Early last year I wrote an article about stress-relief strategies you could do when you have ten minutes or less. It was inspired by all of the hard working folks I meet who want short, digestible strategies they can incorporate into their busy day. One thing I have heard loud and clear since publishing that article is, “We want more!” Since April is Stress Awareness Month, here are seven additional stress-relief strategies you can use when you’re short on time.
Power Pose. When you need a quick dose of confidence-on-the-go, try a power pose. Based on the work of Dr. Amy Cuddy, power posing involves literally putting yourself in a physical position of power, which then causes your brain to think in a more confident way. Whether you’re going through a challenging situation or just going about your day, Cuddy suggests the following activities which will help you evoke confidence: keep your shoulders back and chest open; stand up straight; keep your feet grounded; if you talk on the phone a lot, use a headset and stretch while you’re talking; and combine power posing with daily routines.
Change Your Passwords. This is the only strategy I carried over from the first article, and I include it again because of the feedback I’ve received about it. A colleague of mine told me that her teenage son is using it, and just today my husband switched his password to match a big goal he has for a new work position. This strategy is powerful because it’s a form of priming– creating cues in your environment to prompt you to act in a certain way. The cue then gets cemented when you re-enter your password over and over during the day. Why not make your password something that is going to help you get closer to an important goal?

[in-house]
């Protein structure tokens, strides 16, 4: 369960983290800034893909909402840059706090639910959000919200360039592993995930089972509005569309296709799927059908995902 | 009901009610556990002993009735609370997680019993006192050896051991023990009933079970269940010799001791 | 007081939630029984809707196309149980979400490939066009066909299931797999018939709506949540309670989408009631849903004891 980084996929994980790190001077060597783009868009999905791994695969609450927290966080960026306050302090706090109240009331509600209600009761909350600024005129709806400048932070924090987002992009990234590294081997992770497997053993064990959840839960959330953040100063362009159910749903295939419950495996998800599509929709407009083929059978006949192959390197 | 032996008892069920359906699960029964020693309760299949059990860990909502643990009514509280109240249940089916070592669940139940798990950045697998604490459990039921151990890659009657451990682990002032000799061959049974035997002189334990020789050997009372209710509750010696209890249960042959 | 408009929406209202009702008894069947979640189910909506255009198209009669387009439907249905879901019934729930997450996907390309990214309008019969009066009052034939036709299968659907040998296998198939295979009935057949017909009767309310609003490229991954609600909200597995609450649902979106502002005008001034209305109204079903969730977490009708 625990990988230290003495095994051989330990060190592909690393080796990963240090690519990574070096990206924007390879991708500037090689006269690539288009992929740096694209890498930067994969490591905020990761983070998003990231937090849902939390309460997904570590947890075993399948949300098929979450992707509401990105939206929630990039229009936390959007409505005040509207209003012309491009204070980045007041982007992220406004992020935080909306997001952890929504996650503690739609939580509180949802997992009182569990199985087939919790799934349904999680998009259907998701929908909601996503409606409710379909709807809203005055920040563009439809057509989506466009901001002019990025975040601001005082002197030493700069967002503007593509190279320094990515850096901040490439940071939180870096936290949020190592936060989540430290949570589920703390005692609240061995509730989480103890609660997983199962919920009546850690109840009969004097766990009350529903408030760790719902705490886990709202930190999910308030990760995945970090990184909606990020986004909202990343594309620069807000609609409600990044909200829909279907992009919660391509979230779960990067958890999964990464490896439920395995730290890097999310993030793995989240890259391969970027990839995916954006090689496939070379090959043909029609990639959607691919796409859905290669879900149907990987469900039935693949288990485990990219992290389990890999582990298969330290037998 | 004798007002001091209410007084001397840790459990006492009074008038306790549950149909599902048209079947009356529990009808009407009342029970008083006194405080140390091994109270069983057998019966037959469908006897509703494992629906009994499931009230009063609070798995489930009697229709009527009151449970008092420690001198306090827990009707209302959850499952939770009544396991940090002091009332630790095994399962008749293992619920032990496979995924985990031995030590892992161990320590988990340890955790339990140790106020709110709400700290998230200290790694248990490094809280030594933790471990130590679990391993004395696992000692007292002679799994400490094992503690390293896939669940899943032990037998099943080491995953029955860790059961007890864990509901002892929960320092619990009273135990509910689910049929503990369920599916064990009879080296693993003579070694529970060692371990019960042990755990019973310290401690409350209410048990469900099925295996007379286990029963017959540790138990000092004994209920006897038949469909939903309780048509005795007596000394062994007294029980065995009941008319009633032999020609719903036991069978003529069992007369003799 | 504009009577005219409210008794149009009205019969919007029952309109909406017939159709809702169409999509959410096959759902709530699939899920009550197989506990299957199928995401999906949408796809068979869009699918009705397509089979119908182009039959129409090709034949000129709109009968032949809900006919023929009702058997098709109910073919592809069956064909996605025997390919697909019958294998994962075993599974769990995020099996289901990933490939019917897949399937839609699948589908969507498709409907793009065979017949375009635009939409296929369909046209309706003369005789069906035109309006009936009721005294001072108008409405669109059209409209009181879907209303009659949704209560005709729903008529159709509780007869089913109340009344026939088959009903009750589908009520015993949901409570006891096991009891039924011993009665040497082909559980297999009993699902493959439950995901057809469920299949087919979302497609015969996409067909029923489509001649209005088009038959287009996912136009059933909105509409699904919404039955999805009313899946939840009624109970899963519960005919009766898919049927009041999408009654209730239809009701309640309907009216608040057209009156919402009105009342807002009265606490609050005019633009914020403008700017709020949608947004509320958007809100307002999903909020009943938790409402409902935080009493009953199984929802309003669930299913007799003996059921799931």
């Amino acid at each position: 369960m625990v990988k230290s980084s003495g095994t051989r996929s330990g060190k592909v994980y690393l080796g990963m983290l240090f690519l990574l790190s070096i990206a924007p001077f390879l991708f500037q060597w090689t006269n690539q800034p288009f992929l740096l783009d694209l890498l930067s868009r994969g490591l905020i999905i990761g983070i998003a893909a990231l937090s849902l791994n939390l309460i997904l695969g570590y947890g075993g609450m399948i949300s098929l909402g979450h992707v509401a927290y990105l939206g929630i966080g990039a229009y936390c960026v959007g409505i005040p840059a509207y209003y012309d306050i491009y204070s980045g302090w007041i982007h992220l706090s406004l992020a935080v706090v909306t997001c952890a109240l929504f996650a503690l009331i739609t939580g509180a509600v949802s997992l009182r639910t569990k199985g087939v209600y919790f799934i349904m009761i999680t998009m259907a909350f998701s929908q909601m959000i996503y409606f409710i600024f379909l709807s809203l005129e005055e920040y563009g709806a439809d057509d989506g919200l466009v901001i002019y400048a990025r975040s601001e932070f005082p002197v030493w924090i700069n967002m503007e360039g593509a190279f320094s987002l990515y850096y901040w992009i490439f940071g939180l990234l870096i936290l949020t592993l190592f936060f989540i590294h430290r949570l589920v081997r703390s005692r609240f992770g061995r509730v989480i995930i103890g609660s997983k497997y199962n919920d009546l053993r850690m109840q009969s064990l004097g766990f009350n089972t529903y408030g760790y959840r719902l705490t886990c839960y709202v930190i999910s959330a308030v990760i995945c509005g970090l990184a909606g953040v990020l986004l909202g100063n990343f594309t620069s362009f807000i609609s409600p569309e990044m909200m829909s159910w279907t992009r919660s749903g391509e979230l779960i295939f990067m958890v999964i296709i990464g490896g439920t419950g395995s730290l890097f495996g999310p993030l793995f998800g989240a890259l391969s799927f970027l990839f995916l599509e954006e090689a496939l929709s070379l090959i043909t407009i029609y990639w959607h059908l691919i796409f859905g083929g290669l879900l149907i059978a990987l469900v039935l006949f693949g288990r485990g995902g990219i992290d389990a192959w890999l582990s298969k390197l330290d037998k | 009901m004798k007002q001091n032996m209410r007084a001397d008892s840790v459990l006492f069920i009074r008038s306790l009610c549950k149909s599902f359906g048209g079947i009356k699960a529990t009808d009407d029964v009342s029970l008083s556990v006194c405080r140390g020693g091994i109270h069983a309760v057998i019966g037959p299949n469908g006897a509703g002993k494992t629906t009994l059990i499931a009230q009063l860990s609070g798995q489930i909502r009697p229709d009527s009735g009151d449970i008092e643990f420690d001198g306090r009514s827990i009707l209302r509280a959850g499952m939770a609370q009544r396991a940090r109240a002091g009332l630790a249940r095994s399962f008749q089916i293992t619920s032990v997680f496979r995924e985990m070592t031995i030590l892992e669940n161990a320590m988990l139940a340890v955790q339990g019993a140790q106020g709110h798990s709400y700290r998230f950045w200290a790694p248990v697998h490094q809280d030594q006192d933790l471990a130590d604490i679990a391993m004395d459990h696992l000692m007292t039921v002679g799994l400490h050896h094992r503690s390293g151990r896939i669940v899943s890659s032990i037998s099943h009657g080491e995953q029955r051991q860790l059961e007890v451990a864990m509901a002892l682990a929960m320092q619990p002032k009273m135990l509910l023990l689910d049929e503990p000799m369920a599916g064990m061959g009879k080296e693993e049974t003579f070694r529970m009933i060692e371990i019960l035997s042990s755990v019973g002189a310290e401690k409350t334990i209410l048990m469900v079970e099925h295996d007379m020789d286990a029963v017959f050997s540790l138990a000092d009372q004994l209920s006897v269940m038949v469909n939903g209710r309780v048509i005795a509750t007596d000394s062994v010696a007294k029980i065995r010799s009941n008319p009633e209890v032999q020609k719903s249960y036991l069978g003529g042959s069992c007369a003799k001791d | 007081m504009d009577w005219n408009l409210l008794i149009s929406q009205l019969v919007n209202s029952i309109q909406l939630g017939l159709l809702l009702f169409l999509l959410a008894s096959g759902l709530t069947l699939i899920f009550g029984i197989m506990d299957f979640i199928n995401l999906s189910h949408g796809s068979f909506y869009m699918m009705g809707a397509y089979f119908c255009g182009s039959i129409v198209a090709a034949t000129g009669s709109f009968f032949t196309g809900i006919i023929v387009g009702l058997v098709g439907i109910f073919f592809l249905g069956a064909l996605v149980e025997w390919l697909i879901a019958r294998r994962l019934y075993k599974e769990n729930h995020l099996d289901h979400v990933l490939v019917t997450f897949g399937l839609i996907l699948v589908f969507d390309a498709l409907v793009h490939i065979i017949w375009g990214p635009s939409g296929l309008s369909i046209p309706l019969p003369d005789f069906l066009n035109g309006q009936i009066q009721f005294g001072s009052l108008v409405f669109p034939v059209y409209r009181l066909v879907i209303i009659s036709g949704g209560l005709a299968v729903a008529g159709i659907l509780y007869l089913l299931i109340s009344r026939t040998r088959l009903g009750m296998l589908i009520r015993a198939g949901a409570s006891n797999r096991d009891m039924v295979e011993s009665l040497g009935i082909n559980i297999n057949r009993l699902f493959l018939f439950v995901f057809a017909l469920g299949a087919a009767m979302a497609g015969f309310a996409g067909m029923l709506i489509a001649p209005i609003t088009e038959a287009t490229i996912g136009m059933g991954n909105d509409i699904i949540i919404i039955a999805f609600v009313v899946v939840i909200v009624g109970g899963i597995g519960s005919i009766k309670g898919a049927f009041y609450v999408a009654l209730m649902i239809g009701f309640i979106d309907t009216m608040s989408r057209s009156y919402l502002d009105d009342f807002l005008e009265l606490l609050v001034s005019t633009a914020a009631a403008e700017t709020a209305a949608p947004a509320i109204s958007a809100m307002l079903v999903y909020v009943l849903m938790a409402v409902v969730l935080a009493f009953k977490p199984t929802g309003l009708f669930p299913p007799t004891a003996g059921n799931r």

ARM Yourself with a “Stress Helps” Mindset. Being a flexible, accurate, and thorough thinker under stress and pressure is a foundational skill set for stress resilience; however, thinking traps, your core beliefs about your life experiences, and runaway thinking, or catastrophizing, can sabotage even the best intentions. Utilize the ARM technique from psychologist Alia Crum to build your “stress helps” mindset:
STEP 1: Acknowledge stress when you experience it – notice how and where it impacts you physically.
STEP 2: Recognize that the stress response is linked to something you care about. What is meaningful about this situation, and why does it matter to you?
STEP 3: Make use of the heightened energy and focus that stress gives you.
STOP Stress. This mindfulness technique is great when you feel stuck, frustrated or stressed out but need to remain focused on a task. The steps are as follows:
S: Stop. Literally, stop what you are doing and pay attention to how you’re feeling and what you’re thinking.
T: Take a breath. Taking a quick breath or two helps you to re-center and re-focus.
O: Observe. Take a mental note of where you feel tension in your muscles. Are your shoulders tight? Is your jaw clenched? What are you thinking, and are those thoughts productive or counterproductive?